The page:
When I was young, I felt guilty about eating apples. I’d heard someone recite the phrase, “An apple a day keeps the doctor away.” While most kids took it as health advice, I worried whether my taste for Granny Smiths was what kept my parents—later, just my dad—out so late. I had a vague image of them struggling through the force field my greed for apples had created, nauseous with the effort, their feet dragging and slogging as if through mud. I got older and realized my superstition was silly, but I still tried to delay my apple-eating until my dad got home from work.
Still, there were whole weeks when I didn’t see my dad. Some days, he left for work before I woke up and came back when I was asleep. Once, my dad went on a week-long trip; it took me six days to notice he wasn’t just at work, but actually out of town. I figured it out when my mom stopped at the grocery store cake display to find something tasty with which we could welcome him back.
My mother seems to have been slowly dragged into becoming a stay-at-home parent. She took three months off when I was born, then six months for my sister; she planned to stop practicing for a year when she had her third kid. Apparently, that concession wasn’t enough for us, a needy trio. When that year ended, she still felt like she could not return to work full time. She decided to compromise by moonlighting. Several tries were cut short because every time she started working again, one of us got sick. Once she scheduled two weeks of work and only managed to show up for two days. That’s when she decided she could not do it.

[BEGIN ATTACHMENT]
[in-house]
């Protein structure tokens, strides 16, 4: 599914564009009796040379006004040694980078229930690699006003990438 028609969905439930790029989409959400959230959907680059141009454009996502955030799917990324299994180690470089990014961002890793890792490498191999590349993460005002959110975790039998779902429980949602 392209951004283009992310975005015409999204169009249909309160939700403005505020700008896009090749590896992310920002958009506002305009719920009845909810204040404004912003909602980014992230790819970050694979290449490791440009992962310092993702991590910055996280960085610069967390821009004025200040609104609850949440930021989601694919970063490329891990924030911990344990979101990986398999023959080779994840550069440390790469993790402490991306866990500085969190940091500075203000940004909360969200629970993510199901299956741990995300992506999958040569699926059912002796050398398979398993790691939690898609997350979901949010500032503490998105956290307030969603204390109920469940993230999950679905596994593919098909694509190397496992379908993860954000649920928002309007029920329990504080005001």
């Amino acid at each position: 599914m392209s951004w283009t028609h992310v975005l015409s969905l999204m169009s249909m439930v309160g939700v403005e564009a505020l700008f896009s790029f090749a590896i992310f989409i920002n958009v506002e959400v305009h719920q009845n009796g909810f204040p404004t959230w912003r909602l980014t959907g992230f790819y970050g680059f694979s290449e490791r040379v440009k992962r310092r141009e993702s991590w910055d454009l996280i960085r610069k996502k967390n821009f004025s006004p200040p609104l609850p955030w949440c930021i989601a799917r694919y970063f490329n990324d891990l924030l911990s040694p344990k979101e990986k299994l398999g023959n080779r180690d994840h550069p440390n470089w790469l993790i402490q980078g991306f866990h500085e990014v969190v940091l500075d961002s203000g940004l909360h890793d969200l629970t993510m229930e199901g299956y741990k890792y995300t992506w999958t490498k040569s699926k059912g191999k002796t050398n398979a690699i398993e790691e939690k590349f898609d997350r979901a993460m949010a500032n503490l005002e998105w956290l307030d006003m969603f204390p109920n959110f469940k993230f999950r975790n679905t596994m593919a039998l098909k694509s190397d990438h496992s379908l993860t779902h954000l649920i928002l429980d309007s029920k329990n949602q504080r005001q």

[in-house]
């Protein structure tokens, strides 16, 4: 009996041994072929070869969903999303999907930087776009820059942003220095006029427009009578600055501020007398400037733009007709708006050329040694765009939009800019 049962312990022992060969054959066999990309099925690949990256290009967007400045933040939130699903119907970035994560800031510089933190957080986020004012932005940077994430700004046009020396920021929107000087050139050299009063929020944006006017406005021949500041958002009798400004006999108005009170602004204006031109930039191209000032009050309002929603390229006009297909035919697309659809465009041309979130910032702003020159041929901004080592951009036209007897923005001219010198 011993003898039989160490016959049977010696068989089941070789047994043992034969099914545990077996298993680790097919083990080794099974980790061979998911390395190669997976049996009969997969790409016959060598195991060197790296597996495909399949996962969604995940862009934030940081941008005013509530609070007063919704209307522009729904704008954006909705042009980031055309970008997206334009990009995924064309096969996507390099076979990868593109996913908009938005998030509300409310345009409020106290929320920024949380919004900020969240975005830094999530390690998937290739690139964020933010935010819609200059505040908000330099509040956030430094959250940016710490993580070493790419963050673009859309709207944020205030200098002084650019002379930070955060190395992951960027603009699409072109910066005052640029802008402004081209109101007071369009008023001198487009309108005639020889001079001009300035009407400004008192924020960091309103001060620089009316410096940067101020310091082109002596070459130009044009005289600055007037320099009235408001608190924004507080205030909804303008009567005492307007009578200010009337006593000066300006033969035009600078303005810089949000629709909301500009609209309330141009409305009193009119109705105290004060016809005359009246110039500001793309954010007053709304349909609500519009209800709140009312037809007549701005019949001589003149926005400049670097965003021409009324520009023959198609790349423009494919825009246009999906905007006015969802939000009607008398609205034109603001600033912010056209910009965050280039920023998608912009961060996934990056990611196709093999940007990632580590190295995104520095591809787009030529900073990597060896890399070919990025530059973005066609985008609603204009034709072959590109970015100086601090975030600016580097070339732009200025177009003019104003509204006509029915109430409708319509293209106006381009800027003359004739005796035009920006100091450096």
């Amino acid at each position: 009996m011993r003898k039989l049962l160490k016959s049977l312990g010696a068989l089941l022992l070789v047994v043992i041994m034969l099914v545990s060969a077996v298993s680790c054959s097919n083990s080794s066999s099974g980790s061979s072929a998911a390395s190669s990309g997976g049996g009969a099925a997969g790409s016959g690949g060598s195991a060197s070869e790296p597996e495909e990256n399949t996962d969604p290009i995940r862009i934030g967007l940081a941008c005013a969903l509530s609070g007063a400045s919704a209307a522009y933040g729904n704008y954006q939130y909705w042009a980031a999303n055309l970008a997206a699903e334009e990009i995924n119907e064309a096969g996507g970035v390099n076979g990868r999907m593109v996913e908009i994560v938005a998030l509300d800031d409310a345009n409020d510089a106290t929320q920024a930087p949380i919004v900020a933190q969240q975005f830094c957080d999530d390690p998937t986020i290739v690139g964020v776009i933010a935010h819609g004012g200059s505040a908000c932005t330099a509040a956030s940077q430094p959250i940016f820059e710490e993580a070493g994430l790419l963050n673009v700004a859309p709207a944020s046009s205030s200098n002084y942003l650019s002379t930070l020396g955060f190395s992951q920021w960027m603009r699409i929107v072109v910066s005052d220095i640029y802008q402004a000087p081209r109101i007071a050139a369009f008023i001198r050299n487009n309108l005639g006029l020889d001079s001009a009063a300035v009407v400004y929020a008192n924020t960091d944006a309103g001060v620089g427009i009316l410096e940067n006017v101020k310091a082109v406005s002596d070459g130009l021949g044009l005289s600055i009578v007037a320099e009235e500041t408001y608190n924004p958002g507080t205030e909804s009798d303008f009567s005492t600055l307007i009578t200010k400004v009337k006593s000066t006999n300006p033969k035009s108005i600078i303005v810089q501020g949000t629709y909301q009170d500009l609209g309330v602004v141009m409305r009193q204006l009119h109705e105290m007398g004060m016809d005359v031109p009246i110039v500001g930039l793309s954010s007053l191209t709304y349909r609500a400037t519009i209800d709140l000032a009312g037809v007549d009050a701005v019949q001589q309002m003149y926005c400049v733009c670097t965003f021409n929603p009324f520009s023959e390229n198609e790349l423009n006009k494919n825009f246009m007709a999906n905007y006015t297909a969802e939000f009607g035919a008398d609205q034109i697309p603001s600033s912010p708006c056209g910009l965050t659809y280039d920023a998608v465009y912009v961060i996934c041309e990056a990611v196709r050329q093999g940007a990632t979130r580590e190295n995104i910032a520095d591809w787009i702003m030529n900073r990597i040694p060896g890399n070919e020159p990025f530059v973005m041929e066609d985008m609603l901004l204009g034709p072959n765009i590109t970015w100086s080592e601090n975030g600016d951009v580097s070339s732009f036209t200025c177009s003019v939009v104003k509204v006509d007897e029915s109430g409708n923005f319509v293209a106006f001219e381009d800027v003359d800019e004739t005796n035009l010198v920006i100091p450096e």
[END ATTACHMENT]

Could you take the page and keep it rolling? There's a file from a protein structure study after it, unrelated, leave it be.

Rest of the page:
She enjoyed practicing pediatrics more than raising children; it was easier. The rewards of parenting aren’t so obvious, so frequent, or so fair, though the hours are the same. But when a daycare worker attempted to reassure her that our morning tears were just separation anxiety, she realized she was feeling the same apprehensions as her kids.
My mother knows that she was an investment. Her medical education was not funded only by the tuition she paid. She also benefited from money given to her school by the government and private donors, who donated with the expectation of gaining more trained, practicing doctors. She feels she cheated them. She feels guilty about the time she spent parenting. Still, she wouldn’t have changed her decision.
Lately, my dad ends many of his phone calls to me with, “I guess the cat’s in the cradle now.” I, too, am busy these days. I am usually the one saying, “Look, I have to go.” He feels guilty about the time he spent practicing. Sometimes he wishes he had done less of it.